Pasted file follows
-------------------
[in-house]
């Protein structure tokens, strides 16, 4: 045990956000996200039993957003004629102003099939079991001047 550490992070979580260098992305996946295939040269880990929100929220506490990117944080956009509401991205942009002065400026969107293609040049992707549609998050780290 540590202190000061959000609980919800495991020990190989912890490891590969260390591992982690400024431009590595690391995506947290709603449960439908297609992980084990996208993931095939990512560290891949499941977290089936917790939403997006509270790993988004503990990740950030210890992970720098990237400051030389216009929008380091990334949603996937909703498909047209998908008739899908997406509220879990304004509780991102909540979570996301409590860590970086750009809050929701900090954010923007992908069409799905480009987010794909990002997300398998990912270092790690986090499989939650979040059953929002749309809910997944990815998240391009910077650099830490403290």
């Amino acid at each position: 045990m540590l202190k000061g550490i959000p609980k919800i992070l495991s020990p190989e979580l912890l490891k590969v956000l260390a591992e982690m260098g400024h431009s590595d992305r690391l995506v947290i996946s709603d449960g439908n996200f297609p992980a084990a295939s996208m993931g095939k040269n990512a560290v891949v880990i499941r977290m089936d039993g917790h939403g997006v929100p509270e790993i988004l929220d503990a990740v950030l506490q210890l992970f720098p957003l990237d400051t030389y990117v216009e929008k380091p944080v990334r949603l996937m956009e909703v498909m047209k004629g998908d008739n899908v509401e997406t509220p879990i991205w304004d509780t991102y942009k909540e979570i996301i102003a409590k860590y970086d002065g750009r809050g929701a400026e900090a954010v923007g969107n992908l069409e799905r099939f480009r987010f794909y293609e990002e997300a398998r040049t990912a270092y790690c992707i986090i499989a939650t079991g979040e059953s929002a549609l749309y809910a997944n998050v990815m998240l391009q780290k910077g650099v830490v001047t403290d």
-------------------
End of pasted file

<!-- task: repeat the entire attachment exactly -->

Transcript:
[in-house]
């Protein structure tokens, strides 16, 4: 045990956000996200039993957003004629102003099939079991001047 550490992070979580260098992305996946295939040269880990929100929220506490990117944080956009509401991205942009002065400026969107293609040049992707549609998050780290 540590202190000061959000609980919800495991020990190989912890490891590969260390591992982690400024431009590595690391995506947290709603449960439908297609992980084990996208993931095939990512560290891949499941977290089936917790939403997006509270790993988004503990990740950030210890992970720098990237400051030389216009929008380091990334949603996937909703498909047209998908008739899908997406509220879990304004509780991102909540979570996301409590860590970086750009809050929701900090954010923007992908069409799905480009987010794909990002997300398998990912270092790690986090499989939650979040059953929002749309809910997944990815998240391009910077650099830490403290």
């Amino acid at each position: 045990m540590l202190k000061g550490i959000p609980k919800i992070l495991s020990p190989e979580l912890l490891k590969v956000l260390a591992e982690m260098g400024h431009s590595d992305r690391l995506v947290i996946s709603d449960g439908n996200f297609p992980a084990a295939s996208m993931g095939k040269n990512a560290v891949v880990i499941r977290m089936d039993g917790h939403g997006v929100p509270e790993i988004l929220d503990a990740v950030l506490q210890l992970f720098p957003l990237d400051t030389y990117v216009e929008k380091p944080v990334r949603l996937m956009e909703v498909m047209k004629g998908d008739n899908v509401e997406t509220p879990i991205w304004d509780t991102y942009k909540e979570i996301i102003a409590k860590y970086d002065g750009r809050g929701a400026e900090a954010v923007g969107n992908l069409e799905r099939f480009r987010f794909y293609e990002e997300a398998r040049t990912a270092y790690c992707i986090i499989a939650t079991g979040e059953s929002a549609l749309y809910a997944n998050v990815m998240l391009q780290k910077g650099v830490v001047t403290d």